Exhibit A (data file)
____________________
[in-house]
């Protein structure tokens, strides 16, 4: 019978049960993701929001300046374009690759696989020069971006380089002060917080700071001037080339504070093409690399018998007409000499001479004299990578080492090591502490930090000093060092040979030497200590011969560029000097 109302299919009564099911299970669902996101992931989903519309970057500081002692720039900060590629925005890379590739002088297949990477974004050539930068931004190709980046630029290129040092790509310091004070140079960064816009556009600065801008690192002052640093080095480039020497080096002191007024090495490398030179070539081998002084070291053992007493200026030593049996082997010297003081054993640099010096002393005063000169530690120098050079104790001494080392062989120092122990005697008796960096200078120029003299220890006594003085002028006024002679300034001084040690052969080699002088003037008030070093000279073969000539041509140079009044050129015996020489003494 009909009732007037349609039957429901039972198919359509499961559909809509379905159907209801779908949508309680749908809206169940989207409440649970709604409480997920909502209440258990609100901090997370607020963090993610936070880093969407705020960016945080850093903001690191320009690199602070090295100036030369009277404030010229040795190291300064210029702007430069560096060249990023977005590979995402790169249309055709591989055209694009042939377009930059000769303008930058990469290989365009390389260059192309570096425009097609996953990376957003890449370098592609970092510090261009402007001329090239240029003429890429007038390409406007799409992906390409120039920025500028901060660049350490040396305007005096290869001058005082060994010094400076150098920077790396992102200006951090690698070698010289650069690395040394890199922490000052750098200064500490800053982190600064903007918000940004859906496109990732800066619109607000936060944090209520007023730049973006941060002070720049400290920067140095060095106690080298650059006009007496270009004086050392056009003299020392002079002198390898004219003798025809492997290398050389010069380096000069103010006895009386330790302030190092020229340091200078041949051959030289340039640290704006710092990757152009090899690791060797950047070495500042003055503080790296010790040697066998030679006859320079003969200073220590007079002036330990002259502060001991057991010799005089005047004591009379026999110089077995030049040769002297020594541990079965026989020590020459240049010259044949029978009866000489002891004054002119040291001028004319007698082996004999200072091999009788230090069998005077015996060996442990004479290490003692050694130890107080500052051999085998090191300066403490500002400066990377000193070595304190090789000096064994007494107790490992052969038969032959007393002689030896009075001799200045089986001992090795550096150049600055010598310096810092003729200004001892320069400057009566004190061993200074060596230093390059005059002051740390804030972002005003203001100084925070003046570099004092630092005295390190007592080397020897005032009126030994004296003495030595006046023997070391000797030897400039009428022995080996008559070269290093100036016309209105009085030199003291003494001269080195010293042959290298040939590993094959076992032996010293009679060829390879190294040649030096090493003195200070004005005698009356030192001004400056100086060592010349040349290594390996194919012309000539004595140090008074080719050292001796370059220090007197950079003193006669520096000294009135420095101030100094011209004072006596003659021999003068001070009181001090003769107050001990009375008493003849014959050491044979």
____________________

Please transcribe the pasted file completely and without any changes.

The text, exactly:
[in-house]
């Protein structure tokens, strides 16, 4: 019978049960993701929001300046374009690759696989020069971006380089002060917080700071001037080339504070093409690399018998007409000499001479004299990578080492090591502490930090000093060092040979030497200590011969560029000097 109302299919009564099911299970669902996101992931989903519309970057500081002692720039900060590629925005890379590739002088297949990477974004050539930068931004190709980046630029290129040092790509310091004070140079960064816009556009600065801008690192002052640093080095480039020497080096002191007024090495490398030179070539081998002084070291053992007493200026030593049996082997010297003081054993640099010096002393005063000169530690120098050079104790001494080392062989120092122990005697008796960096200078120029003299220890006594003085002028006024002679300034001084040690052969080699002088003037008030070093000279073969000539041509140079009044050129015996020489003494 009909009732007037349609039957429901039972198919359509499961559909809509379905159907209801779908949508309680749908809206169940989207409440649970709604409480997920909502209440258990609100901090997370607020963090993610936070880093969407705020960016945080850093903001690191320009690199602070090295100036030369009277404030010229040795190291300064210029702007430069560096060249990023977005590979995402790169249309055709591989055209694009042939377009930059000769303008930058990469290989365009390389260059192309570096425009097609996953990376957003890449370098592609970092510090261009402007001329090239240029003429890429007038390409406007799409992906390409120039920025500028901060660049350490040396305007005096290869001058005082060994010094400076150098920077790396992102200006951090690698070698010289650069690395040394890199922490000052750098200064500490800053982190600064903007918000940004859906496109990732800066619109607000936060944090209520007023730049973006941060002070720049400290920067140095060095106690080298650059006009007496270009004086050392056009003299020392002079002198390898004219003798025809492997290398050389010069380096000069103010006895009386330790302030190092020229340091200078041949051959030289340039640290704006710092990757152009090899690791060797950047070495500042003055503080790296010790040697066998030679006859320079003969200073220590007079002036330990002259502060001991057991010799005089005047004591009379026999110089077995030049040769002297020594541990079965026989020590020459240049010259044949029978009866000489002891004054002119040291001028004319007698082996004999200072091999009788230090069998005077015996060996442990004479290490003692050694130890107080500052051999085998090191300066403490500002400066990377000193070595304190090789000096064994007494107790490992052969038969032959007393002689030896009075001799200045089986001992090795550096150049600055010598310096810092003729200004001892320069400057009566004190061993200074060596230093390059005059002051740390804030972002005003203001100084925070003046570099004092630092005295390190007592080397020897005032009126030994004296003495030595006046023997070391000797030897400039009428022995080996008559070269290093100036016309209105009085030199003291003494001269080195010293042959290298040939590993094959076992032996010293009679060829390879190294040649030096090493003195200070004005005698009356030192001004400056100086060592010349040349290594390996194919012309000539004595140090008074080719050292001796370059220090007197950079003193006669520096000294009135420095101030100094011209004072006596003659021999003068001070009181001090003769107050001990009375008493003849014959050491044979």